Political interference row between Norway and Hungary escalates
By Eszter Zalan
Norway summoned the Hungarian ambassador in Oslo to the foreign ministry on Wednesday (4 June) after the Hungarian authorities two days earlier raided the offices of NGOs involved in administrating aid from the Nordic country.
The move is the latest in a weeks-long spat over accusations by Budapest that Norwegian money has made its way to organisations with links to political parties.
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Prime Minister Viktor Orban's government says some funds ended up with a green political party, Politics Can Be Different (LMP), that just surpassed the 5 percent threshold in April's general election, and also managed to send one representative to the European Parliament.
Janos Lazar, Orban's chief-of-staff in a letter to Norway's EU affairs minister, Vidar Helgesen, in April accused Oslo of meddling in internal politics and supporting the green party through the NGOs that coordinate the grants.
The Hungarian government also made a list of recipients it considered problematic for having “leftist political ties”.
Among them were Transparency International, the Hungarian Civil Liberties Union, and an investigative journalism portal, atlatszo.hu.
The Norwegian embassy in Budapest rejected the allegations in a statement last week. The LMP party also rejected the charges.
Since coming to power in 2010, Orban's government has often been accused of trying to curb press freedom, weaken independent institutions, and undermine the rule of law.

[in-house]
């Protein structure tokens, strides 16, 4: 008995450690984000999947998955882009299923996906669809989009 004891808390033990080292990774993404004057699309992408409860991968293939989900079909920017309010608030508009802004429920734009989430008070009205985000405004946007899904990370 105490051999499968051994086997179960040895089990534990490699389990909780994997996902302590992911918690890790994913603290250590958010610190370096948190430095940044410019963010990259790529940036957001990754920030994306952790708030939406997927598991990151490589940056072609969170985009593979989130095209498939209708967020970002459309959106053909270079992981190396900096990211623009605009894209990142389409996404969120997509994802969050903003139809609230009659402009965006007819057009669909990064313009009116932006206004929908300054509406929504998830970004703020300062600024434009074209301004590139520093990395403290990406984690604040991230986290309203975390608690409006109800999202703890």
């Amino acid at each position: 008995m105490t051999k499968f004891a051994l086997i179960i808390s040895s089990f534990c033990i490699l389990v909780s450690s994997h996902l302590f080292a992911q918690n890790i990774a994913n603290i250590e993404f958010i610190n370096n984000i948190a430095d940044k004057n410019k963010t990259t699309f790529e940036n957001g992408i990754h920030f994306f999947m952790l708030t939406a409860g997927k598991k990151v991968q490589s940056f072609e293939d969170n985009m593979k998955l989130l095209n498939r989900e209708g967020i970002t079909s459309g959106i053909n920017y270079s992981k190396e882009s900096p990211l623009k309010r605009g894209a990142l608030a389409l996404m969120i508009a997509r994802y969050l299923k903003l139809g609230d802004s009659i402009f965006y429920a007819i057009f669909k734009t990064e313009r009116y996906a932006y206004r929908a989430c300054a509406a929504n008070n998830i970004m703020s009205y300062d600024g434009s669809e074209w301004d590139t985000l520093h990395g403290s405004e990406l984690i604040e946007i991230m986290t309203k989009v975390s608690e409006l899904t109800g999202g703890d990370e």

Some in the NGO community believe the attack on the Norway Grants programme means now they are the next target, something the government denies.
However on Monday, agents from the Government Control Office (KEHI) raided the offices of three NGOs that help Norway disburse its aids.
EU affairs minister Helgesen told Reuters on Monday (June 2) that his country would continue funding the grants and carry out its own audit, due in the autumn. He added that Budapest had agreed to the terms of the funding scheme it is now criticising.
"There is a shared European concern about the weakening of democratic institutions and processes (in Hungary), such as the constitutional court, the legal system, the electoral commission and of course the space for the media and others to enjoy the freedom of expression. There are infringements here that are cause for concern,” said Helgesen, noting that it would not be in Oslo’s interest to support any individual party.
In the escalating bilateral dispute, Norway suspended the grants given by the government in early May because Hungary has unilaterally changed the disbursement system.
However, Norway has maintained funding the civil society through its partner NGOs despite calls from Lazar to suspend them. The Norwegian money stems from a 1994 agreement under which it, Iceland and Liechtenstein donate aid to EU member states to help reduce economic disparities in return for access to the EU's single market.
Norway has allocated €153.3 million to Hungary for the 2009-2014 period.
Media freedom under renewed threat
Meanwhile, state Secretary Lazar is also caught up in the sacking of the editor-in-chief of one of the most popular news websites in Hungary, Origo.
Gergo Saling was abruptly removed from his post on Tuesday (3 June), with internal restructuring due to “changing media consumption habits” given as the reason.
His sacking came after the site recently revealed – after having to sue the Prime Minister’s office for the relevant information – that Lazar spent an unusually high amount of public money on foreign trips.
Lazar, avoiding further questions on the details of his trips, said he would pay back the roughly €6,600 in question.
Origo journalists and others suspect political pressure behind the sacking and issued a statement saying they did not agree with Saling's removal.
Origo's owner – Origo Zrt., a subsidiary of German firm Deutsche Telekom AG – denied there was any political motivation for the sacking.
About a thousand journalists and sympathisers protested in Budapest against the removal of the editor on Tuesday afternoon.